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Trust yourself to find balance in relationships

DEAR CAROLYN: My boyfriend and I are in our early 20s and in a long-distance relationship for 1.5 years. He's my first major love and relationship. We compromised our future plans to align with each other's. Now our current (tentative) plan is to move in together after my PhD is done and his business settles. He's very supportive and I'm happy with him. However, I'm not sure if I'm ready for a relationship. I've lost myself as I put so much energy, time and effort into our relationship, instead of investing in myself. I'm emotional and not as productive or disciplined as I was. I don't know how to balance myself, as this is my first relationship. I'm not sure if a relationship is good for me or if I'm ready to be in one, since I'm starting out my career/life and now I'm so distracted. I want to focus and invest in myself without his influence, because I'm scared of losing myself even more. My boyfriend knows this problem and wants to be supportive, but we are so clueless. What's the best step for myself? Break up or find a balance? Is there a way to be in a relationship and still be your most productive, career-driven self in your 20s?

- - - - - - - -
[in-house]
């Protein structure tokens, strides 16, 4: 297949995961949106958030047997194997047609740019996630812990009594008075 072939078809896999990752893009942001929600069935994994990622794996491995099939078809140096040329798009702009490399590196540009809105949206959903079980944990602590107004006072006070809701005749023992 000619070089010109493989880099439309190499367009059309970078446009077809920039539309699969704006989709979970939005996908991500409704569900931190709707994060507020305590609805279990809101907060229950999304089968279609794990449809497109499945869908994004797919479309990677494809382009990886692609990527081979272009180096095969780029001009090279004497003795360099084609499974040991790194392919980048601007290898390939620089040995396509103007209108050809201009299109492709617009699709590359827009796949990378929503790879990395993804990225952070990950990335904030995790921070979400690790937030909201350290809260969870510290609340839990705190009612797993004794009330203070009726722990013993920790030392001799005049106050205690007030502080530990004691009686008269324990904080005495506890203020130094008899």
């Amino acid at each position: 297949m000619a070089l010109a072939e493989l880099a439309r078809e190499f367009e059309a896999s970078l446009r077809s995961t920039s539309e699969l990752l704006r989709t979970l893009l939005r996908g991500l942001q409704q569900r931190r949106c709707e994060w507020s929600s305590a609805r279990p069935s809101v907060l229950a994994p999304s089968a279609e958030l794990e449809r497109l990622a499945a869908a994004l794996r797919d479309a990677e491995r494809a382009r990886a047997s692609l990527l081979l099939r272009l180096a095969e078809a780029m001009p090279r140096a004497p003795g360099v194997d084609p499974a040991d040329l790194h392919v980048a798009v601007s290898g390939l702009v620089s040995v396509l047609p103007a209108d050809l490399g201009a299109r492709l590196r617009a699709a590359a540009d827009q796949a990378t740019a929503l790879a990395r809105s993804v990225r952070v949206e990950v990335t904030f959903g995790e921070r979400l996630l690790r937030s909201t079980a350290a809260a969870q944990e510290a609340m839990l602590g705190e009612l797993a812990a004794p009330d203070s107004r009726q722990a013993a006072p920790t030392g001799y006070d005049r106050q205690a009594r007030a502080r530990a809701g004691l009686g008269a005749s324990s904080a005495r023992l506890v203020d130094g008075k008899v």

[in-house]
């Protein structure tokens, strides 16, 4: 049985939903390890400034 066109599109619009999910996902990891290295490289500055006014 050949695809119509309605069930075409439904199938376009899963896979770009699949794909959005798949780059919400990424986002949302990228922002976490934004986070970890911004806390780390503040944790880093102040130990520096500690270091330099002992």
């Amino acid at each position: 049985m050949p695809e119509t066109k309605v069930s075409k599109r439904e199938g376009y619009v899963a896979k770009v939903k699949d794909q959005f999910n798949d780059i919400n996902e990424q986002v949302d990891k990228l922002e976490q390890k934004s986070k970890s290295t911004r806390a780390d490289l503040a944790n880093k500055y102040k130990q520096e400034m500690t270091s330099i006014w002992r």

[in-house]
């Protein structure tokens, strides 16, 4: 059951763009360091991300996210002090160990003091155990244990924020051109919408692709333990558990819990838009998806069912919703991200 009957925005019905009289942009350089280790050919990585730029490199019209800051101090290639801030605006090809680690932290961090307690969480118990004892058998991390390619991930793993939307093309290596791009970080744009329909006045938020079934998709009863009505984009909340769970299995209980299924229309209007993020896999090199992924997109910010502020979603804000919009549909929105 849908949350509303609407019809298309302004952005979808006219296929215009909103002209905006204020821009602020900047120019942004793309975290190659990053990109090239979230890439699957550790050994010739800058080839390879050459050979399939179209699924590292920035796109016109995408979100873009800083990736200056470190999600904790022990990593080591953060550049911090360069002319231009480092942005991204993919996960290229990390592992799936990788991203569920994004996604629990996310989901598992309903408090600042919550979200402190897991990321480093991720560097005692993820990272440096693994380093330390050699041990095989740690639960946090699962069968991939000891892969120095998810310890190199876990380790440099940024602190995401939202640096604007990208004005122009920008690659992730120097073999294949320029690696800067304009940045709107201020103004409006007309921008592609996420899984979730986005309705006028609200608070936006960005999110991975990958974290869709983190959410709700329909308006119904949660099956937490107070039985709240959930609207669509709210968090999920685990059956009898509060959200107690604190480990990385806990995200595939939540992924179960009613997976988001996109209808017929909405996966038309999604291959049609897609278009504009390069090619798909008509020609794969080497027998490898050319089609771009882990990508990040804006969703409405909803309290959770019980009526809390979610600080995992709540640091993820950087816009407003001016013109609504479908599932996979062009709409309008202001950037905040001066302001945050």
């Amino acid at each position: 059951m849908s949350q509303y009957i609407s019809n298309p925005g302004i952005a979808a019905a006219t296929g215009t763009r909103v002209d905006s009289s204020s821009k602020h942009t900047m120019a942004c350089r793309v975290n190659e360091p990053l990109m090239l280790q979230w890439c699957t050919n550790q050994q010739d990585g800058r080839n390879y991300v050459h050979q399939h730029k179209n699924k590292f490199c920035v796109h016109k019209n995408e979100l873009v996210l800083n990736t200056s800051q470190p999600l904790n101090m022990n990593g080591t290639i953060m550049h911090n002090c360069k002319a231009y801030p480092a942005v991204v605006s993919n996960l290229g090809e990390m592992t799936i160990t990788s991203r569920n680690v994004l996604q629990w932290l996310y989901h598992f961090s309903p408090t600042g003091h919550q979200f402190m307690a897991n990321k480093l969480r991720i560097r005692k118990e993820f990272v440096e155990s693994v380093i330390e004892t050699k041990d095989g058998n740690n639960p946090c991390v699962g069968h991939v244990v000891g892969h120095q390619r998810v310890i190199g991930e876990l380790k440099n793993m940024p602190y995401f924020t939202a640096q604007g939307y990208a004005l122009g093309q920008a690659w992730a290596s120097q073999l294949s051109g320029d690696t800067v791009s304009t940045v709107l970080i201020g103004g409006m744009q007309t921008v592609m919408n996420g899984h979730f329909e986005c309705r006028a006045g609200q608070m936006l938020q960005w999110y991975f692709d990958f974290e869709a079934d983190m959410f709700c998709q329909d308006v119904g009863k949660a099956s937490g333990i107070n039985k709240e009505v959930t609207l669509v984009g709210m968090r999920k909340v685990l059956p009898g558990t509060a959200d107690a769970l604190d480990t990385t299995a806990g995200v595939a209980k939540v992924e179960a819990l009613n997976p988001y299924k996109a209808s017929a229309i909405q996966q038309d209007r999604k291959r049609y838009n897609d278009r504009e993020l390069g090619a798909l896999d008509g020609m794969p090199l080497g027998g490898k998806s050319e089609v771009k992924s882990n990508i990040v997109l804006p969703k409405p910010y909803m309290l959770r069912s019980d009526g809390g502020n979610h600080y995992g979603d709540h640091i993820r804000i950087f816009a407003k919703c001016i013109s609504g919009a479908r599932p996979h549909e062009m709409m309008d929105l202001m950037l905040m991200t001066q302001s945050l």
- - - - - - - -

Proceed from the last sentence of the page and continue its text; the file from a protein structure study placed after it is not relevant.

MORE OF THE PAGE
J.

J.: There is a way, yes.

But it hinges on having enough self-knowledge and confidence not to be easily shaken by outside forces.

You're always going to feel some pull toward pleasing the people you love, of course. That isn't even a bad thing.

But that pull can be overwhelming if you aren't secure emotionally. It takes confidence in who you are, what you need, what works for you, what doesn't work for you, where you can afford to compromise without compromising your core self, and how to get yourself back on course when someone or something diverts you. That's when you will be able to keep other people's needs in perspective relative to your own.

Here's a simple example: A loved one bugs you to spend more time together, when you have a big project you want to focus on. If you feel secure in yourself and that relationship, then you might not even see repeated invitations as pressure — just as someone eager for your company, yay — and comfortably say, "Thanks, I'll call you after my project."

That's when you know you don't owe people attention you don't have; know you'll be OK even if they're upset with your answer; know you'll do better at your project if you stay focused; know you'll be happier with yourself if you prioritize this project temporarily over your social connections. It's self-knowledge on several fronts.

If you interpret it as pressure, though, and feel you owe other people more than you owe yourself — or aren't even sure what you owe yourself — then you might make plans even though you can't spare the time. And not enjoy yourself. And this might spin into resentment of the person for pressing.

As for your relationship now and your relationship skills in general: Start trusting yourself. "I want to focus and invest in myself without his influence, because I'm scared of losing myself even more." This is loud and clear. Heed it. If you want, therapy can help you understand yourself better from there.

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